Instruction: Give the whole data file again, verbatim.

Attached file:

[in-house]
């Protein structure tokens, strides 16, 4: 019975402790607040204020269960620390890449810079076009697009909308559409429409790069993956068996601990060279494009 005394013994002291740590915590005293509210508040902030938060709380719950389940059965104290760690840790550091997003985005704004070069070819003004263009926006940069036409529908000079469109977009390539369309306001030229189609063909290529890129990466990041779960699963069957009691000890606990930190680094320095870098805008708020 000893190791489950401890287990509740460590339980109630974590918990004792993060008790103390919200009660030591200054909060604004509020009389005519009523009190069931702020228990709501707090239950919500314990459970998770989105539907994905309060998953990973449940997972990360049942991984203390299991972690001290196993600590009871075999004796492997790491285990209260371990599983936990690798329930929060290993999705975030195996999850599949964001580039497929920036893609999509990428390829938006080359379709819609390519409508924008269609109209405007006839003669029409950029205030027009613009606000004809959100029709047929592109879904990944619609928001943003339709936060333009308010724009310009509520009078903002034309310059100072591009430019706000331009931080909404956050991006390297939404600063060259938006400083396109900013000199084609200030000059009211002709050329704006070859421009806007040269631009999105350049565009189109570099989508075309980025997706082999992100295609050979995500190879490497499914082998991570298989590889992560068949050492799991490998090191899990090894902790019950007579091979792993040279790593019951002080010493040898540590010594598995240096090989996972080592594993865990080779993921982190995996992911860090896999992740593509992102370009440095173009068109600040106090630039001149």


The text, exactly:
[in-house]
């Protein structure tokens, strides 16, 4: 019975402790607040204020269960620390890449810079076009697009909308559409429409790069993956068996601990060279494009 005394013994002291740590915590005293509210508040902030938060709380719950389940059965104290760690840790550091997003985005704004070069070819003004263009926006940069036409529908000079469109977009390539369309306001030229189609063909290529890129990466990041779960699963069957009691000890606990930190680094320095870098805008708020 000893190791489950401890287990509740460590339980109630974590918990004792993060008790103390919200009660030591200054909060604004509020009389005519009523009190069931702020228990709501707090239950919500314990459970998770989105539907994905309060998953990973449940997972990360049942991984203390299991972690001290196993600590009871075999004796492997790491285990209260371990599983936990690798329930929060290993999705975030195996999850599949964001580039497929920036893609999509990428390829938006080359379709819609390519409508924008269609109209405007006839003669029409950029205030027009613009606000004809959100029709047929592109879904990944619609928001943003339709936060333009308010724009310009509520009078903002034309310059100072591009430019706000331009931080909404956050991006390297939404600063060259938006400083396109900013000199084609200030000059009211002709050329704006070859421009806007040269631009999105350049565009189109570099989508075309980025997706082999992100295609050979995500190879490497499914082998991570298989590889992560068949050492799991490998090191899990090894902790019950007579091979792993040279790593019951002080010493040898540590010594598995240096090989996972080592594993865990080779993921982190995996992911860090896999992740593509992102370009440095173009068109600040106090630039001149």